OCR for page 35
36 Hayesep Q Molecular Sieve 0.16 0.14 Percent of Original Mass, % 0.12 0.10 0.08 0.06 0.04 0.02 0.00 Figure 3-25. Mass collected on filters. to the degree of aging that occurs in the test. The second 3.5.1 Heat-Up Effects Experiment experiment was an experiment to determine the effects of impeller speed, airflow rate, and test duration on the degree of During the heat-up portion of the SAFT test, the tempera- aging measured by the rheology of the binder at high in-service ture of the binder is increased from approximately 100C to pavement temperatures. Operating parameters for the com- the testing temperature of 163C while nitrogen flows through mercial SAFT were selected from this experiment. the SAFT vessel. Since the starting temperature (temperature The SAFT optimization study is described in detail in Appen- of the binder after charging the SAFT vessel) cannot be accu- dix D (see the project webpage on the TRB website). Its key rately controlled, it is critical that the heat-up phase not con- findings are discussed in the following sections. tribute significantly to the degree of aging that occurs in the Hayesep Q 0.25 Mass Collected on Absorbents, % of Original Binder Molecular Sieve 0.20 Combined Hayesep Q & Molecular Sieve 0.15 Mass 0.10 0.05 0.00 -0.2 0 0.2 0.4 0.6 0.8 1 1.2 Negative of the RTFOT Mass Change, % Figure 3-26. Material collected on molecular sieve and HayeSep Q versus RTFOT mass change.

OCR for page 35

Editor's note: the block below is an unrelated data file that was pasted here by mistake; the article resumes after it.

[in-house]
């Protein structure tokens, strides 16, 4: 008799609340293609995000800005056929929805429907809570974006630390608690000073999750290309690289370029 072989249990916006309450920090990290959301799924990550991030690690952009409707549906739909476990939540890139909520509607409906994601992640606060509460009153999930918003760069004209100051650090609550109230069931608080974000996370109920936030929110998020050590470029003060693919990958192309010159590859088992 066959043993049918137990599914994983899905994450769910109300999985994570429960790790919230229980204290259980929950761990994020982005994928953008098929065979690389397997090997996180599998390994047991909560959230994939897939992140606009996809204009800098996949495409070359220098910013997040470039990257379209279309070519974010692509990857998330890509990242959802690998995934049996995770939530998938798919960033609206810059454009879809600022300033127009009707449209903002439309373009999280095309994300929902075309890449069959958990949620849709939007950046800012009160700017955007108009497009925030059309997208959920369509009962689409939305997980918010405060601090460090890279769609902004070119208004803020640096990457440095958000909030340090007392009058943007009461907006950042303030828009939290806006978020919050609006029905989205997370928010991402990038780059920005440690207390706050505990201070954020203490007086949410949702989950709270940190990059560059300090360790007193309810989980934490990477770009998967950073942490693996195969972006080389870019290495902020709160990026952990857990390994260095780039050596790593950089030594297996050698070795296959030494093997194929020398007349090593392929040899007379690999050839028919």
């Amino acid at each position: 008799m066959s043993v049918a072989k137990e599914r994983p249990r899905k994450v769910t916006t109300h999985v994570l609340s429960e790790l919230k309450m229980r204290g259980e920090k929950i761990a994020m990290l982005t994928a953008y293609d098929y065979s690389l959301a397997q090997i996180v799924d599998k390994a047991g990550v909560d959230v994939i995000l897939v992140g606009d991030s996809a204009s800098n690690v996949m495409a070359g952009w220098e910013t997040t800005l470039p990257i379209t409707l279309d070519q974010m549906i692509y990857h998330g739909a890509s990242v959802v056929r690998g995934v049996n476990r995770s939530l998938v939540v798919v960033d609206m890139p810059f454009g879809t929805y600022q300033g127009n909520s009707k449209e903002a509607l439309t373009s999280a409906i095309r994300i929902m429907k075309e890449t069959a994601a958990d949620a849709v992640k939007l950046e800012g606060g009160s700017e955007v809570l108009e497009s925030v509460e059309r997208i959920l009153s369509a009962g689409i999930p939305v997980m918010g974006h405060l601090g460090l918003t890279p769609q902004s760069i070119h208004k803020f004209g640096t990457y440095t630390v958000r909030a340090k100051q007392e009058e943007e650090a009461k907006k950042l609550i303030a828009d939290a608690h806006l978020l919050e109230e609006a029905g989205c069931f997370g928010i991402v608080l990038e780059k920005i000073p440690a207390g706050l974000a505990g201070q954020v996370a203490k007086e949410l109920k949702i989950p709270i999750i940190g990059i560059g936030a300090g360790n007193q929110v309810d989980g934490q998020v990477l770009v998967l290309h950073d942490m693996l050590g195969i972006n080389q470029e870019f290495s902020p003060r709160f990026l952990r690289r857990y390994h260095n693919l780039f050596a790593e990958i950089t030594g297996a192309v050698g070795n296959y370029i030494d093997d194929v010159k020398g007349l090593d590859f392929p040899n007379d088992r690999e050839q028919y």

37 Table 3-14. High-temperature DSR data from heat-up effects experiment. Tank After Heat Up Average Average Temp, G*, , G*/sin, G*/sin, G*, , G*/sin, G*/sin, Binder C Rep kPa deg kPa kPa kPa deg kPa kPa PG 58-28 58 1 1.18 87.1 1.18 1.24 1.20 87.0 1.20 1.25 2 1.30 86.9 1.30 1.29 87.0 1.29 PG 76-22 76 1 1.45 83.6 1.46 1.48 1.44 84.1 1.45 1.39 2 1.50 83.3 1.51 1.33 83.9 1.34 PG 82-22 82 1 1.54 66.3 1.68 1.71 1.54 65.9 1.69 1.71 2 1.59 66.1 1.74 1.58 65.6 1.73 test. To assess the change in the properties of the asphalt binders, listed in Table 3-15, were chosen for this experiment. binder during the heat-up period DSR, measurements at The binders, which have been studied extensively elsewhere, 10 rad/s were made at the high pavement temperature for represent a range in chemical composition, mass change, and three binders (PG 58-28, PG 76-22, and PG 82-22). DSR sensitivity to short-term aging. No modified binders were measurements were made for each binder in the tank condi- included because the purpose of the experiment was to deter- tion and on material removed from the SAFT after comple- mine the SAFT operating parameters that best mimic the tion of the heat-up phase. Initial testing showed that the aging that occurs in the RTFOT for neat binders. SAFT trapped air bubbles in the PG 82-22 binder; therefore, The experiment design for the operating parameters experi- for this experiment and the operating parameters experiment ment is presented in Table 3-16. It employed a Plackett-Burman discussed in the next section, both the tank and the materials design to simultaneously assess the effects of changes in impeller sampled at the end of the heat up-up period were exposed to speed, airflow rate, and conditioning time on the aging that the PAV vacuum degassing procedure to remove the trapped occurs in the commercial SAFT. Plackett-Burman designs are air before they were tested in the DSR. often used in ruggedness testing to assess the effect of changes The DSR data from this experiment are summarized in in multiple test parameters. These are extremely efficient Table 3-14. For a given binder, all of the DSR data are within the designs that allow the main effects to be determined with a AASHTO T315 single-operator precision of 9.5 percent for test- limited amount of testing. For the three variables included in ing of original binder. Since the complex modulus before this experiment only four test results are needed to assess the and after the heat-up phase varies by less than the single- main effects. ASTM E1169-02 (32) presents detailed informa- operator precision, this experiment found that the binder does tion on the design and analysis of the type of experiment used. not significantly stiffen during the SAFT heat-up phase. The rheological data from the operating parameters exper- iment are summarized in Table 3-17. Two statistical analyses were performed on the DSR data shown in Table 3-17. The 3.5.2 Operating Parameters Experiment first analysis was performed to determine if the PAV degassing The purpose of this experiment was to determine the effect procedure affects the DSR data obtained after short-term of three operating parameters--impeller speed, airflow rate, aging of neat binders in the SAFT. Recall that previous work and conditioning time--on the properties of asphalt binder with modified binders during the heat-up effects experiment aged in the commercial SAFT. Three different unmodified showed that degassing was a necessary step for modified Table 3-15. Binders for the optimization study. RTFOT Aging Index, PG Binder/Source Comments Mass 135C Grade Change, % Viscosity California Coastal SHRP core binder (AAD-2) except AAD-1 used 52-28 -1.058 2.86 during SHRP West Texas SHRP core asphalt Intermediate 64-16 +0.122 1.98 (AAM-1) California Valley Replacement for SHRP (ABM-2) core binder AAG-2, 58-16 -0.348 1.62 except AAG-1 used during SHRP